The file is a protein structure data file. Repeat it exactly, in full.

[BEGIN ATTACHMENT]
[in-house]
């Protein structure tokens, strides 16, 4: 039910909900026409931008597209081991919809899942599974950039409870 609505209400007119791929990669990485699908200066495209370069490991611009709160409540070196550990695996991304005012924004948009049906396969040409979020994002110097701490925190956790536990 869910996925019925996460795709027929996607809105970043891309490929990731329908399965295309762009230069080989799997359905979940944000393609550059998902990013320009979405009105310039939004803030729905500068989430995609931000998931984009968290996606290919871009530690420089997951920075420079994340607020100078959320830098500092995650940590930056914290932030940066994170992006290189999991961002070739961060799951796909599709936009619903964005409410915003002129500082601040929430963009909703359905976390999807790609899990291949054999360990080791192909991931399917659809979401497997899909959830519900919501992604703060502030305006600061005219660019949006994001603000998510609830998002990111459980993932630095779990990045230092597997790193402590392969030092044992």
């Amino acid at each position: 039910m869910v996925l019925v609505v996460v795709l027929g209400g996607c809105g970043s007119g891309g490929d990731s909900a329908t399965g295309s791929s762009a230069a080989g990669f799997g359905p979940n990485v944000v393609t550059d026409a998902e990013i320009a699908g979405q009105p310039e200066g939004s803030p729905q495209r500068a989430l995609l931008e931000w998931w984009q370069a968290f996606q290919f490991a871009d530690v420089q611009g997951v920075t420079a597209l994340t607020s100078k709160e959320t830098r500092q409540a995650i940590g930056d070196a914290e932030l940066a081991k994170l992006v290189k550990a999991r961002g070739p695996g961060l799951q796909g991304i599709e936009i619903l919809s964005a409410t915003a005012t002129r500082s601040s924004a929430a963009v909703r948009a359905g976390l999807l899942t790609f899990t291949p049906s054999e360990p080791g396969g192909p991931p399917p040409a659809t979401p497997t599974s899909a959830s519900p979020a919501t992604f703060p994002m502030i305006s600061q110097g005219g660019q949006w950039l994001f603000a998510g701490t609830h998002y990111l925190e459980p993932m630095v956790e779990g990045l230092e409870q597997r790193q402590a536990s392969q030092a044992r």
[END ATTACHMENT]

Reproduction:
[in-house]
């Protein structure tokens, strides 16, 4: 039910909900026409931008597209081991919809899942599974950039409870 609505209400007119791929990669990485699908200066495209370069490991611009709160409540070196550990695996991304005012924004948009049906396969040409979020994002110097701490925190956790536990 869910996925019925996460795709027929996607809105970043891309490929990731329908399965295309762009230069080989799997359905979940944000393609550059998902990013320009979405009105310039939004803030729905500068989430995609931000998931984009968290996606290919871009530690420089997951920075420079994340607020100078959320830098500092995650940590930056914290932030940066994170992006290189999991961002070739961060799951796909599709936009619903964005409410915003002129500082601040929430963009909703359905976390999807790609899990291949054999360990080791192909991931399917659809979401497997899909959830519900919501992604703060502030305006600061005219660019949006994001603000998510609830998002990111459980993932630095779990990045230092597997790193402590392969030092044992």
């Amino acid at each position: 039910m869910v996925l019925v609505v996460v795709l027929g209400g996607c809105g970043s007119g891309g490929d990731s909900a329908t399965g295309s791929s762009a230069a080989g990669f799997g359905p979940n990485v944000v393609t550059d026409a998902e990013i320009a699908g979405q009105p310039e200066g939004s803030p729905q495209r500068a989430l995609l931008e931000w998931w984009q370069a968290f996606q290919f490991a871009d530690v420089q611009g997951v920075t420079a597209l994340t607020s100078k709160e959320t830098r500092q409540a995650i940590g930056d070196a914290e932030l940066a081991k994170l992006v290189k550990a999991r961002g070739p695996g961060l799951q796909g991304i599709e936009i619903l919809s964005a409410t915003a005012t002129r500082s601040s924004a929430a963009v909703r948009a359905g976390l999807l899942t790609f899990t291949p049906s054999e360990p080791g396969g192909p991931p399917p040409a659809t979401p497997t599974s899909a959830s519900p979020a919501t992604f703060p994002m502030i305006s600061q110097g005219g660019q949006w950039l994001f603000a998510g701490t609830h998002y990111l925190e459980p993932m630095v956790e779990g990045l230092e409870q597997r790193q402590a536990s392969q030092a044992r």